As word of ‘The White Ma’ spread around the Calabar district as the years went on, Mary was called on to help sort out local disputes in many difficult situations. Living with the people she was able to understand the detailed intricacies and histories behind local situations and disagreements. She was asked to attend court hearings for the local tribal justice systems and eventually oversee them and give judgements. Her skill in health care and being able to treat a variety of ailments, also enabled her name to become well known and trusted around the region and she would be sought out to give advice and medicine.

Calabar or Southern Nigeria as we now know it, became a British Protectorate in 1900. European countries such as Britain and France were gradually creating more formalised systems in West Africa following a history of trade and colonisation. This brought some benefits, such as new roads, but many problems.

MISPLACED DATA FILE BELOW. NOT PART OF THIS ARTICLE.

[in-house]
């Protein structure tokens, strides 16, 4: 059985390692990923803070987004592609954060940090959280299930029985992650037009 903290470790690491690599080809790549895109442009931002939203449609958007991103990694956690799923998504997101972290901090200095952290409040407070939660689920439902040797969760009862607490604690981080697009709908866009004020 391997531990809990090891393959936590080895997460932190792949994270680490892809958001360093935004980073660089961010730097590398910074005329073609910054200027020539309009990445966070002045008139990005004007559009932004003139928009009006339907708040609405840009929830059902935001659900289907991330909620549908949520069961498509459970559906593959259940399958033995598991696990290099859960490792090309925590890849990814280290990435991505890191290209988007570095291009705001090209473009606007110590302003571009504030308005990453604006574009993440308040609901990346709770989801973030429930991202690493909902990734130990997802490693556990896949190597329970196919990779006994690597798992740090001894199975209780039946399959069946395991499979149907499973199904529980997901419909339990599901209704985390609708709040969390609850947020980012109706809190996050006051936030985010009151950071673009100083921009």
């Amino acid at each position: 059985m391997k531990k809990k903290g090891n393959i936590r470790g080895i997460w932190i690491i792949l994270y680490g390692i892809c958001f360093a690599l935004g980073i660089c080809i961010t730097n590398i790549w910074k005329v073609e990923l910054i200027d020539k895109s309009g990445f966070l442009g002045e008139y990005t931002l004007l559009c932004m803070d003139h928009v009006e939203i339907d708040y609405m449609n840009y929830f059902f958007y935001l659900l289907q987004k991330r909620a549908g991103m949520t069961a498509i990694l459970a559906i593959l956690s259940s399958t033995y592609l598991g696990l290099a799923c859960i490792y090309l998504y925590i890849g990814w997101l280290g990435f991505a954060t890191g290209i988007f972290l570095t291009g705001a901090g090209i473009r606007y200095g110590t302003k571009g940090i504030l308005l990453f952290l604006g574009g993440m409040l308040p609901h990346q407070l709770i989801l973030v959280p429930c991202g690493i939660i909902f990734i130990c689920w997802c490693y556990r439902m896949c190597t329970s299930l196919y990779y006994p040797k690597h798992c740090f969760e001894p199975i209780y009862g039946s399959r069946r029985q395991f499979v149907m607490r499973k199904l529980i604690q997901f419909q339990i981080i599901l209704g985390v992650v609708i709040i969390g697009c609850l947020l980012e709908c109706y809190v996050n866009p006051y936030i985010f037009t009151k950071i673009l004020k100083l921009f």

Consul Claud Macdonald who arrived in Calabar in 1891 planned to set up a new system of courts in the area as part of the Protectorate. He had heard about the work of Mary Slessor and asked her about the planned court system. In her usual forthright manner she said that external people trying to settle local disputes would be a disaster. She therefore found herself appointed as his vice-consul to Okoyong appointed by the Secretary of State. She then had to manage challenging situations where she was representing the local people and dealing with British government officials, all of this, while continuing her missionary work and raising her children.

This role did however make her the first female British magistrate.


Dundee City Council, Dundee Art Galleries & Museums: A later photograph of Mary

Below: Sir Claude MacDonald was Commissioner of the Bight of Biafra

Dundee City Council, Dundee Art Galleries & Museums:
The congregation standing outside Itu Church.

When one comes to think that Sir Claude Macdonald at Calabar, with the government gun-boat and a handful of his armed guards was unable 
to dare an expedition against the much feared and dreaded Okoyongs, who were known to be relentless and dangerous in the extreme. But Ma lived amongst these people, ate what she could pick up locally; her courage was like steel. Dan Slessor writing to Thomas Hart, 30 November 1948


Scottish Charity No. SC032781

© Mary Slessor Foundation 2016